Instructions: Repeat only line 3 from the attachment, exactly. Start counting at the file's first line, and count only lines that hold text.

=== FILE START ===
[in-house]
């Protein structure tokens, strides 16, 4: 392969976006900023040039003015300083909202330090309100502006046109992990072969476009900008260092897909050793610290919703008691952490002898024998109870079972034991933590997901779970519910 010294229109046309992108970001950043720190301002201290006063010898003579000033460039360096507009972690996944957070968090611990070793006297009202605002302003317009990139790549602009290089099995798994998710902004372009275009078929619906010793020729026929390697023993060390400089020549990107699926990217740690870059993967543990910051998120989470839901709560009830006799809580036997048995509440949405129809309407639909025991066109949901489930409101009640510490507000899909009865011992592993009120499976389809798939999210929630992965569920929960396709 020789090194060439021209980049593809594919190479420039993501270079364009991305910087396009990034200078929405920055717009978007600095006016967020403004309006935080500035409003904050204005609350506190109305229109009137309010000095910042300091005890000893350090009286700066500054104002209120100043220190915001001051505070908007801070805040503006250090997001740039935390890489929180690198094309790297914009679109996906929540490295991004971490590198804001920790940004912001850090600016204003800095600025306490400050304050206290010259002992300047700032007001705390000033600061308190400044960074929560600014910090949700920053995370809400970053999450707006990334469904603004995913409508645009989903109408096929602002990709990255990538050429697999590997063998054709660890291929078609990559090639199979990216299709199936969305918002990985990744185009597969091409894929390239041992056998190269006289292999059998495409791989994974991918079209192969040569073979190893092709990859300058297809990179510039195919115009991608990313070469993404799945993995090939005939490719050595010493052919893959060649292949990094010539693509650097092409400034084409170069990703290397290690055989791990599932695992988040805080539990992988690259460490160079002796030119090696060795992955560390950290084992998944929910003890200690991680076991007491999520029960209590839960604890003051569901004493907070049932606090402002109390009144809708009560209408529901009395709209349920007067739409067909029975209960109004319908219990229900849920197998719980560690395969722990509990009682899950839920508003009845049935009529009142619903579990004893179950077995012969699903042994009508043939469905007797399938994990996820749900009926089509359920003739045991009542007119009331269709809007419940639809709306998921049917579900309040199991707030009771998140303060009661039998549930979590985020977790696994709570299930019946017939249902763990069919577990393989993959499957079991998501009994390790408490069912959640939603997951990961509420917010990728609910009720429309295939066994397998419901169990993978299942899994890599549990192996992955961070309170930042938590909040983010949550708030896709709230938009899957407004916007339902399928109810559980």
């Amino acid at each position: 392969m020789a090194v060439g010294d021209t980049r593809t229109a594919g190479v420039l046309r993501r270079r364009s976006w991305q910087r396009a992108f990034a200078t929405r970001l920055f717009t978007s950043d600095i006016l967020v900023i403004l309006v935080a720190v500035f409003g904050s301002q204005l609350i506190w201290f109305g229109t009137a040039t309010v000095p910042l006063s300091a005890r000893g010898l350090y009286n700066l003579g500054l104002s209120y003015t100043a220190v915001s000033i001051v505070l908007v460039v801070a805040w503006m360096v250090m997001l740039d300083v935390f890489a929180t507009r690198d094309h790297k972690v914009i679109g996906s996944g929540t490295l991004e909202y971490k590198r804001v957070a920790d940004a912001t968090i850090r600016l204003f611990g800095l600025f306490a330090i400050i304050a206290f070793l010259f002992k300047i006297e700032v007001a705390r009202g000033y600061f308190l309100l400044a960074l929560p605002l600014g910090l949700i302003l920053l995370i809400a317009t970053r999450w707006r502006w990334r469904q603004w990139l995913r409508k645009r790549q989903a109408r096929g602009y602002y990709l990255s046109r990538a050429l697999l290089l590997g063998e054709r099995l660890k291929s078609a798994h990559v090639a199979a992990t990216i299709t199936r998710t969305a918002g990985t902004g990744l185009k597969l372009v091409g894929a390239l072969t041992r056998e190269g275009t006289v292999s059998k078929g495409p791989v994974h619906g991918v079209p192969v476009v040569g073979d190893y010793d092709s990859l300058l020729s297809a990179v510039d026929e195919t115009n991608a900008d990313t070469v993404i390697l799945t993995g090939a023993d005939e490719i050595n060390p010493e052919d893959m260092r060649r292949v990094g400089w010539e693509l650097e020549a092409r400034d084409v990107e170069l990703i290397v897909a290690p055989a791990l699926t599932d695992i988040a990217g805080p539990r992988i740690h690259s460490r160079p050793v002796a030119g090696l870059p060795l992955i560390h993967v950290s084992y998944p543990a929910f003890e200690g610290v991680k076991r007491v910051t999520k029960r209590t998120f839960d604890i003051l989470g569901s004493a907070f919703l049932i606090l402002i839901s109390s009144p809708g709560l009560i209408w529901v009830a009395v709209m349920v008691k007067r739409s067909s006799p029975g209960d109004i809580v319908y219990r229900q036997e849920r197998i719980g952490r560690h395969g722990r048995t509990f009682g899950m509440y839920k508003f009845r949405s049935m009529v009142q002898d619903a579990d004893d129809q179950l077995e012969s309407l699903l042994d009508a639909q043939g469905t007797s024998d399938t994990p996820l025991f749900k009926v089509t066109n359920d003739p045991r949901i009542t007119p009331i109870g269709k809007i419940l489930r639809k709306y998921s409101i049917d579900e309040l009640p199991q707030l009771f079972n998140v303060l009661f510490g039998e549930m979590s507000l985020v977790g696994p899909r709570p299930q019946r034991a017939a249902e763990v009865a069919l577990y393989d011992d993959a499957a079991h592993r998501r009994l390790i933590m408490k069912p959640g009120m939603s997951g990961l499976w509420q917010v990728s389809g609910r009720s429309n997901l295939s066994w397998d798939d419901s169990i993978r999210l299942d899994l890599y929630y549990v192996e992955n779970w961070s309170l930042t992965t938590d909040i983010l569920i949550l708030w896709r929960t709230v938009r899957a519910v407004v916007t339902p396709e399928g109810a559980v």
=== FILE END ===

């Amino acid at each position: 392969m020789a090194v060439g010294d021209t980049r593809t229109a594919g190479v420039l046309r993501r270079r364009s976006w991305q910087r396009a992108f990034a200078t929405r970001l920055f717009t978007s950043d600095i006016l967020v900023i403004l309006v935080a720190v500035f409003g904050s301002q204005l609350i506190w201290f109305g229109t009137a040039t309010v000095p910042l006063s300091a005890r000893g010898l350090y009286n700066l003579g500054l104002s209120y003015t100043a220190v915001s000033i001051v505070l908007v460039v801070a805040w503006m360096v250090m997001l740039d300083v935390f890489a929180t507009r690198d094309h790297k972690v914009i679109g996906s996944g929540t490295l991004e909202y971490k590198r804001v957070a920790d940004a912001t968090i850090r600016l204003f611990g800095l600025f306490a330090i400050i304050a206290f070793l010259f002992k300047i006297e700032v007001a705390r009202g000033y600061f308190l309100l400044a960074l929560p605002l600014g910090l949700i302003l920053l995370i809400a317009t970053r999450w707006r502006w990334r469904q603004w990139l995913r409508k645009r790549q989903a109408r096929g602009y602002y990709l990255s046109r990538a050429l697999l290089l590997g063998e054709r099995l660890k291929s078609a798994h990559v090639a199979a992990t990216i299709t199936r998710t969305a918002g990985t902004g990744l185009k597969l372009v091409g894929a390239l072969t041992r056998e190269g275009t006289v292999s059998k078929g495409p791989v994974h619906g991918v079209p192969v476009v040569g073979d190893y010793d092709s990859l300058l020729s297809a990179v510039d026929e195919t115009n991608a900008d990313t070469v993404i390697l799945t993995g090939a023993d005939e490719i050595n060390p010493e052919d893959m260092r060649r292949v990094g400089w010539e693509l650097e020549a092409r400034d084409v990107e170069l990703i290397v897909a290690p055989a791990l699926t599932d695992i988040a990217g805080p539990r992988i740690h690259s460490r160079p050793v002796a030119g090696l870059p060795l992955i560390h993967v950290s084992y998944p543990a929910f003890e200690g610290v991680k076991r007491v910051t999520k029960r209590t998120f839960d604890i003051l989470g569901s004493a907070f919703l049932i606090l402002i839901s109390s009144p809708g709560l009560i209408w529901v009830a009395v709209m349920v008691k007067r739409s067909s006799p029975g209960d109004i809580v319908y219990r229900q036997e849920r197998i719980g952490r560690h395969g722990r048995t509990f009682g899950m509440y839920k508003f009845r949405s049935m009529v009142q002898d619903a579990d004893d129809q179950l077995e012969s309407l699903l042994d009508a639909q043939g469905t007797s024998d399938t994990p996820l025991f749900k009926v089509t066109n359920d003739p045991r949901i009542t007119p009331i109870g269709k809007i419940l489930r639809k709306y998921s409101i049917d579900e309040l009640p199991q707030l009771f079972n998140v303060l009661f510490g039998e549930m979590s507000l985020v977790g696994p899909r709570p299930q019946r034991a017939a249902e763990v009865a069919l577990y393989d011992d993959a499957a079991h592993r998501r009994l390790i933590m408490k069912p959640g009120m939603s997951g990961l499976w509420q917010v990728s389809g609910r009720s429309n997901l295939s066994w397998d798939d419901s169990i993978r999210l299942d899994l890599y929630y549990v192996e992955n779970w961070s309170l930042t992965t938590d909040i983010l569920i949550l708030w896709r929960t709230v938009r899957a519910v407004v916007t339902p396709e399928g109810a559980v």